Senior business leaders at risk of lockdown burnout – research shows



The impact of lockdown has had a seriously damaging effect on senior business leaders, new research has shown.

A new study conducted by executive education specialists School for CEOs, along with the Heriot Watt Watt University Department of Psychology details the dangers.

The findings showed that 42% of senior leaders were at high risk of burnout during lockdown, despite being psychologically resilient individuals.

CEOs displayed fewer signs of burnout and emotional exhaustion during the lockdown crisis and were more positive than their executive colleagues.

The study also looked at the effect of lockdown on men and women, discovering that women were at higher risk of burnout than their male counterparts (47% compared to 40%).

Women also expressed more negative emotions than men during the height of the crisis.

Women also took on greater responsibility for home schooling with 25% of female leaders taking full responsibility for the educational demands of their children compared to only 3% of male leaders.

The research also discovered that 61% of younger leaders (aged 24-39) were at higher risk of burnout compared to more mature leaders (aged over 50).

Gemma Sole, director at the School for CEOs and Dr Mioara Cristea, of Heriot Watt University, received responses from more than 700 CEOs and senior executives from more than 50 different organisations as part of their study.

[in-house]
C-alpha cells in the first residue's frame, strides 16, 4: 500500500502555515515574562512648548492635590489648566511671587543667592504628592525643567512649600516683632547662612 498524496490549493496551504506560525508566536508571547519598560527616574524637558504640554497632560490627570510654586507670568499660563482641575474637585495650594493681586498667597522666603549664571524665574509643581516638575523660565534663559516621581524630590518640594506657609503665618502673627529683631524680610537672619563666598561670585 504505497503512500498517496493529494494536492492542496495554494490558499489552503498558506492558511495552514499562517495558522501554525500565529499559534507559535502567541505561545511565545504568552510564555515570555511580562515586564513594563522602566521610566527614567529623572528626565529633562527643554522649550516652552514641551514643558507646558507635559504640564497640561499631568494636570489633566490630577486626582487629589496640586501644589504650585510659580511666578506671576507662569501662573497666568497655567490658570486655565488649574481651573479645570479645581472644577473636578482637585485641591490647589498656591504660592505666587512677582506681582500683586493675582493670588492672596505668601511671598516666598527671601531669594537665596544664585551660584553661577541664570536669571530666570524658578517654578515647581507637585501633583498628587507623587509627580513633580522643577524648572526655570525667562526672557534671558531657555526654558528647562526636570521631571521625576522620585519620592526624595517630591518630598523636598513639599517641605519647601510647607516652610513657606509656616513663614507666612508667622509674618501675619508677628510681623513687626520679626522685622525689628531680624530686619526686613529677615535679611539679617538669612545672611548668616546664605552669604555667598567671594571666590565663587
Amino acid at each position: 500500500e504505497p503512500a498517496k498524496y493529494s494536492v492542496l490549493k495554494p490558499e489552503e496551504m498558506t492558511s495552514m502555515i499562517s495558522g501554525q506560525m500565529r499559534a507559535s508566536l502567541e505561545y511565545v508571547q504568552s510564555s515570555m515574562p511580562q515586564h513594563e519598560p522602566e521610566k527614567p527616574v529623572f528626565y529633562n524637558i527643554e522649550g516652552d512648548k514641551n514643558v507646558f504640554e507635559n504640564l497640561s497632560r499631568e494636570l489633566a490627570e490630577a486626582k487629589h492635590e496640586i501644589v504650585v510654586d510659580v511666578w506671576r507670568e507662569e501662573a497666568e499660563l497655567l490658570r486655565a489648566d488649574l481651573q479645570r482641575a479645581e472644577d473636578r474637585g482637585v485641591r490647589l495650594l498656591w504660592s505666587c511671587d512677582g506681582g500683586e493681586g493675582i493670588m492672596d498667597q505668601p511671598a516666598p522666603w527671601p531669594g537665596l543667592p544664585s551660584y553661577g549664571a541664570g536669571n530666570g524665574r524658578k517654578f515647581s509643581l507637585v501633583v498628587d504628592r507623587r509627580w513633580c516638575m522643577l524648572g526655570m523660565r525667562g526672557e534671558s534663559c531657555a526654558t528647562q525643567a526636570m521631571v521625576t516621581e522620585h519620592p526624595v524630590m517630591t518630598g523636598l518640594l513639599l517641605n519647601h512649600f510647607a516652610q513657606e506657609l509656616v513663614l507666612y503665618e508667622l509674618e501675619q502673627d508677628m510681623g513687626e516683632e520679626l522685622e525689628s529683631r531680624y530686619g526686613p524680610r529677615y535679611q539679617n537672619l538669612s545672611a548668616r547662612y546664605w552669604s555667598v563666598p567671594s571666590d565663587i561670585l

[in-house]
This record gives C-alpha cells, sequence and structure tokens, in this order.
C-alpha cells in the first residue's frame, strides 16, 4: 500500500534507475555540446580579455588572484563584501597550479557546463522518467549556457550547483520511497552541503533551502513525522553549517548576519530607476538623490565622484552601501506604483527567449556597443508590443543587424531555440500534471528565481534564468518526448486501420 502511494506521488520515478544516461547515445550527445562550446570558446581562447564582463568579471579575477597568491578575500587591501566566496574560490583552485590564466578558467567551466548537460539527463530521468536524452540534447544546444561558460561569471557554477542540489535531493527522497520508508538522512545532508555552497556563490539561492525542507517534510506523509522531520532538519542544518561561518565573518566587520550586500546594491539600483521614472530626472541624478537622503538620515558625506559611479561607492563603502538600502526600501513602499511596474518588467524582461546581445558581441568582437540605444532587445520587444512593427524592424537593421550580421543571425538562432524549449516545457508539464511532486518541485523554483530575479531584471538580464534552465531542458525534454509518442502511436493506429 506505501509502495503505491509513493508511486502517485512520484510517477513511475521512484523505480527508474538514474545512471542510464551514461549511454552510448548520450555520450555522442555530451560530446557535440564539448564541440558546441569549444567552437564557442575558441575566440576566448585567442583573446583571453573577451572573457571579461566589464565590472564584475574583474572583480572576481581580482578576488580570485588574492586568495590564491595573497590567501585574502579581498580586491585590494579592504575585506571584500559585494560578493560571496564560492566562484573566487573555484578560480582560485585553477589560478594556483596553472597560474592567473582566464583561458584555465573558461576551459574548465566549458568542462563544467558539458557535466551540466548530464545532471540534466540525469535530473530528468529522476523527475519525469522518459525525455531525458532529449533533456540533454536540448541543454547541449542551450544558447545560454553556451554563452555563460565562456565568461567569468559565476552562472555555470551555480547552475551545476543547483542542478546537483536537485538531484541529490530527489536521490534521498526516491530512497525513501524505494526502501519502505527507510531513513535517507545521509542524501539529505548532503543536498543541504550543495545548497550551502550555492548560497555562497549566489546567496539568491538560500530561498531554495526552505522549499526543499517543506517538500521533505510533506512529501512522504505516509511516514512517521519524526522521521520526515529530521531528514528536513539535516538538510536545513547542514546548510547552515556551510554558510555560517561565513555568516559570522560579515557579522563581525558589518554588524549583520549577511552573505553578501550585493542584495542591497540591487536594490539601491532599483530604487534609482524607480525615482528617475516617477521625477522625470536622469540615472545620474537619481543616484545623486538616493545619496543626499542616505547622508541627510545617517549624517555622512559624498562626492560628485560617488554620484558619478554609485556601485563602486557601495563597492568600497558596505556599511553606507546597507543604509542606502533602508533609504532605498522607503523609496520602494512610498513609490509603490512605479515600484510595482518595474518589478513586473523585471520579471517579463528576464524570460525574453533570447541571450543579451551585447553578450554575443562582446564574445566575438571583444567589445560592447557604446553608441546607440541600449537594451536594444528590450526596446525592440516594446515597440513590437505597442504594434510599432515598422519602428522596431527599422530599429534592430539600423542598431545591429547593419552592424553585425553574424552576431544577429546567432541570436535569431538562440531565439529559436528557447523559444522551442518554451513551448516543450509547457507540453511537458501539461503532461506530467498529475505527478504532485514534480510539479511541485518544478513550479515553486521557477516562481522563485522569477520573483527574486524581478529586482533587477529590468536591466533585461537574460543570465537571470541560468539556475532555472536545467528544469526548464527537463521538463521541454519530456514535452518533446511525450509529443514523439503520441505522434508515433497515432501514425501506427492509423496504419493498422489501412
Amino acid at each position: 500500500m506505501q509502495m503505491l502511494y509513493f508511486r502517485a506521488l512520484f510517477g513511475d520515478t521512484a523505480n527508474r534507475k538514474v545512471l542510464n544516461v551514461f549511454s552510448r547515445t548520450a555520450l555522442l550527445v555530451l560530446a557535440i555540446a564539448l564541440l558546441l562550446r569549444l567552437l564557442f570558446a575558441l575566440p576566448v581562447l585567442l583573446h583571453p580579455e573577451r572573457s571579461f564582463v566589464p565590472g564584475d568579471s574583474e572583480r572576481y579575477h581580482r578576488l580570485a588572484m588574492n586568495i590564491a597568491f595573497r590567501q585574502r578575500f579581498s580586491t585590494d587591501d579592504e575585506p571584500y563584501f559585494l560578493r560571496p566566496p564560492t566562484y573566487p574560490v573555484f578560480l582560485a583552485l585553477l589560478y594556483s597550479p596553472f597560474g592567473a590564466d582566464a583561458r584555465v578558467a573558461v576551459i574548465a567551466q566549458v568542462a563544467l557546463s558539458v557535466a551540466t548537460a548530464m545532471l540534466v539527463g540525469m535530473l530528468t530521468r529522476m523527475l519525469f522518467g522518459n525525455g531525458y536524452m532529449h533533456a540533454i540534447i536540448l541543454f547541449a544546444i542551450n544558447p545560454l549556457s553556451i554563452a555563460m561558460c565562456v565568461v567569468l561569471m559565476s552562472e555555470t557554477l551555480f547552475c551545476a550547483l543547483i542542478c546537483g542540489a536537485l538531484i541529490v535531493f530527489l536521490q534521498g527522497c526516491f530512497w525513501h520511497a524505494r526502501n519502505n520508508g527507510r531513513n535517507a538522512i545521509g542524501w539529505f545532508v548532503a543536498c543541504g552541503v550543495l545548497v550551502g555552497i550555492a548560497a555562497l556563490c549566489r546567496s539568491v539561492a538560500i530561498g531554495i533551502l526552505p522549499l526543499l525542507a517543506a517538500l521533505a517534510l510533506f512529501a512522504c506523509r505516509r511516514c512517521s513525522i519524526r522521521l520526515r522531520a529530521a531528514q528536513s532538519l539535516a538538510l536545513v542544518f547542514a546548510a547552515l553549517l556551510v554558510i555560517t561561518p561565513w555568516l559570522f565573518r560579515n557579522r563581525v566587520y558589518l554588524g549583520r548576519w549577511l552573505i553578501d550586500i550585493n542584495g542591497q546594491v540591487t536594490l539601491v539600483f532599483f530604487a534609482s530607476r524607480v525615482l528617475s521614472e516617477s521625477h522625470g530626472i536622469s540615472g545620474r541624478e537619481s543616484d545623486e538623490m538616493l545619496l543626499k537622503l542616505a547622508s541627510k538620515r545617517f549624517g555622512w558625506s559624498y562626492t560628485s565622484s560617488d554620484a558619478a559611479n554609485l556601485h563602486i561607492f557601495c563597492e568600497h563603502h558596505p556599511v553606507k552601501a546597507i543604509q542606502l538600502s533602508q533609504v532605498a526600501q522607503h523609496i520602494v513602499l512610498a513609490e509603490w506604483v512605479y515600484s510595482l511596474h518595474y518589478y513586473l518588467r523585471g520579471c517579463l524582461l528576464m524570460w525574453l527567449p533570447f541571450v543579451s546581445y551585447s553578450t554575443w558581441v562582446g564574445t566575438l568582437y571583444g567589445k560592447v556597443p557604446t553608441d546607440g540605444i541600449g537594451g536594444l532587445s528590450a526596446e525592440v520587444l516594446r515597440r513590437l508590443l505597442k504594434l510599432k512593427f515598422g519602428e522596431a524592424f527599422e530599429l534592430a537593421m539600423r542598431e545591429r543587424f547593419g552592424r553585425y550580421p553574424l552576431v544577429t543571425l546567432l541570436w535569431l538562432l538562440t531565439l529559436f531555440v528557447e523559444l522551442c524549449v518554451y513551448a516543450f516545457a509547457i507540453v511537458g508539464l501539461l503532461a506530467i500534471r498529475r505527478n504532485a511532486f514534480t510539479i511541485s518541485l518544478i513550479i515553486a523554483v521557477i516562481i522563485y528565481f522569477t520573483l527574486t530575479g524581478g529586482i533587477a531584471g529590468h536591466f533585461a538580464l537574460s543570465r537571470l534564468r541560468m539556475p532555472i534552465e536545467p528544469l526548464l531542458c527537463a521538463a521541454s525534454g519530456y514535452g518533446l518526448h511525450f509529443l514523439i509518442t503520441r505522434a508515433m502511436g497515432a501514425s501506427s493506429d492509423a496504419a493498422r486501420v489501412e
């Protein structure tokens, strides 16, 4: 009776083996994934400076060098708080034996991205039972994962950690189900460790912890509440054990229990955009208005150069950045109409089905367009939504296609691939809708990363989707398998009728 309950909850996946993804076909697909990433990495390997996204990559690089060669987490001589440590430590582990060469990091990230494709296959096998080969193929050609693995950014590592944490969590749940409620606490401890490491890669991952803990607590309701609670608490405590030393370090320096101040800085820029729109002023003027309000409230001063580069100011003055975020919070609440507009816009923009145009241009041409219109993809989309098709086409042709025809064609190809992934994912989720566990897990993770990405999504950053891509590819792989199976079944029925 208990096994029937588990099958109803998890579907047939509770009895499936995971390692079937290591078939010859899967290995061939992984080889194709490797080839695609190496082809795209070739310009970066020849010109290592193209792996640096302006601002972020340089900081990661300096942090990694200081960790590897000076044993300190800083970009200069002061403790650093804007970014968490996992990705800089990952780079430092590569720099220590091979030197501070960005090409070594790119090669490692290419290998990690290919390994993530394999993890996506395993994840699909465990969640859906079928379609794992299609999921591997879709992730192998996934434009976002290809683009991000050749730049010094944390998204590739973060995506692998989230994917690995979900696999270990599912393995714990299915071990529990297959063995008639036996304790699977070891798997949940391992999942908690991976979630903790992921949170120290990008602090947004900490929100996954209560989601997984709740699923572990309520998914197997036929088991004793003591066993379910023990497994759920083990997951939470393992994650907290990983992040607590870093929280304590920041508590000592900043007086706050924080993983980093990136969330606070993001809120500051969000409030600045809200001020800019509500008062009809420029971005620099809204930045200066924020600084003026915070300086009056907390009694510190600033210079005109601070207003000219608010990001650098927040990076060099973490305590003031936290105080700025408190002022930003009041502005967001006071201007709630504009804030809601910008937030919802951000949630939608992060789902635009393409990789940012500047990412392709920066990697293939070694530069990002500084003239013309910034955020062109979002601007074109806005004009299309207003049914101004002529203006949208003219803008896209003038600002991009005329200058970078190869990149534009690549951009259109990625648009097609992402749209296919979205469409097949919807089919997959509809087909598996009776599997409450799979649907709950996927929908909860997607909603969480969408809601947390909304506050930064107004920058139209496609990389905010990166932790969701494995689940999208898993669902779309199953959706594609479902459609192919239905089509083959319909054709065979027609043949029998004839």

Respondents were invited to answer a short survey that explored leaders’ emotions, their psychological resilience, risk of burnout and leadership style during lockdown.

It also explored their living and employment situations during the period along with strategies they used to deal with the challenges they encountered.

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Gemma Sole said: “This was an important piece of work from our perspective – we support senior leaders across a wide range of organisations and many had commented about the impact on their mental health.

“Given that we may well be heading for another period of lockdown, having an awareness of the risks associated with this is critical”.

Dr Cristea added: “While working from home during the lockdown may have had its advantages, our results pinpoint the numerous challenges that come with having to balance caring responsibilities.

“If working from home is to become an efficient option in the near future, organisations will need to create safe environments where employees can freely communicate their difficulties, as well as support them in developing their personal resilience”.

“Mental health has risen up the agenda for many organisations and rightly so in the current environment” said David Sole OBE, managing partner at the School for CEOs.

“Dealing with these new pressures therefore requires great resilience and resourcefulness.

Helping leaders identify, and most importantly cope with, stress of this nature is central to some of the work that we are involved in”.



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